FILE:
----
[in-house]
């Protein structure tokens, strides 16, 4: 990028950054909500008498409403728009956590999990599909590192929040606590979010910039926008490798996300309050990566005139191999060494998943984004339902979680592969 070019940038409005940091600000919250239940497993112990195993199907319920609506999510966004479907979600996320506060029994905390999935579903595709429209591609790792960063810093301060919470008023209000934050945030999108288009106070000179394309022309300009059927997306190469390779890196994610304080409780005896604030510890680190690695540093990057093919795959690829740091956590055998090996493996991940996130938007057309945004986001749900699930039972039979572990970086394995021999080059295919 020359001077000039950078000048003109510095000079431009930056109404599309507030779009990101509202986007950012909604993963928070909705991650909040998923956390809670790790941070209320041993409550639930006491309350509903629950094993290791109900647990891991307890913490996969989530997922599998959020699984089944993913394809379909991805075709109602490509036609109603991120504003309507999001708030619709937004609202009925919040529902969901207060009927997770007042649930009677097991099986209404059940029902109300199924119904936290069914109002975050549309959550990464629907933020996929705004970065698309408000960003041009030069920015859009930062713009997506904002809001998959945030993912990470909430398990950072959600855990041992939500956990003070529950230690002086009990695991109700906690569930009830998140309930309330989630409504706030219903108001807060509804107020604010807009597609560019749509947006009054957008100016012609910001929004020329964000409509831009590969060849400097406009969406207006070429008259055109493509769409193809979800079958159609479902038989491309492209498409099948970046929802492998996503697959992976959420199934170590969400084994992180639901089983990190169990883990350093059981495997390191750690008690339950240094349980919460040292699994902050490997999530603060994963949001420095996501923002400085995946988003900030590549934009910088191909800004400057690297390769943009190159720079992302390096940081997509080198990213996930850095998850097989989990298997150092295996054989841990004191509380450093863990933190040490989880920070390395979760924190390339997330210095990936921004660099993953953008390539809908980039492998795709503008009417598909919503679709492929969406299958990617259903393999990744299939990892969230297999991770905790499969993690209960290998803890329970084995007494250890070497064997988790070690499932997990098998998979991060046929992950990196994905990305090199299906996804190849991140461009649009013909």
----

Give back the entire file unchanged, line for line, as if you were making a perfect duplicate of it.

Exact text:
[in-house]
């Protein structure tokens, strides 16, 4: 990028950054909500008498409403728009956590999990599909590192929040606590979010910039926008490798996300309050990566005139191999060494998943984004339902979680592969 070019940038409005940091600000919250239940497993112990195993199907319920609506999510966004479907979600996320506060029994905390999935579903595709429209591609790792960063810093301060919470008023209000934050945030999108288009106070000179394309022309300009059927997306190469390779890196994610304080409780005896604030510890680190690695540093990057093919795959690829740091956590055998090996493996991940996130938007057309945004986001749900699930039972039979572990970086394995021999080059295919 020359001077000039950078000048003109510095000079431009930056109404599309507030779009990101509202986007950012909604993963928070909705991650909040998923956390809670790790941070209320041993409550639930006491309350509903629950094993290791109900647990891991307890913490996969989530997922599998959020699984089944993913394809379909991805075709109602490509036609109603991120504003309507999001708030619709937004609202009925919040529902969901207060009927997770007042649930009677097991099986209404059940029902109300199924119904936290069914109002975050549309959550990464629907933020996929705004970065698309408000960003041009030069920015859009930062713009997506904002809001998959945030993912990470909430398990950072959600855990041992939500956990003070529950230690002086009990695991109700906690569930009830998140309930309330989630409504706030219903108001807060509804107020604010807009597609560019749509947006009054957008100016012609910001929004020329964000409509831009590969060849400097406009969406207006070429008259055109493509769409193809979800079958159609479902038989491309492209498409099948970046929802492998996503697959992976959420199934170590969400084994992180639901089983990190169990883990350093059981495997390191750690008690339950240094349980919460040292699994902050490997999530603060994963949001420095996501923002400085995946988003900030590549934009910088191909800004400057690297390769943009190159720079992302390096940081997509080198990213996930850095998850097989989990298997150092295996054989841990004191509380450093863990933190040490989880920070390395979760924190390339997330210095990936921004660099993953953008390539809908980039492998795709503008009417598909919503679709492929969406299958990617259903393999990744299939990892969230297999991770905790499969993690209960290998803890329970084995007494250890070497064997988790070690499932997990098998998979991060046929992950990196994905990305090199299906996804190849991140461009649009013909």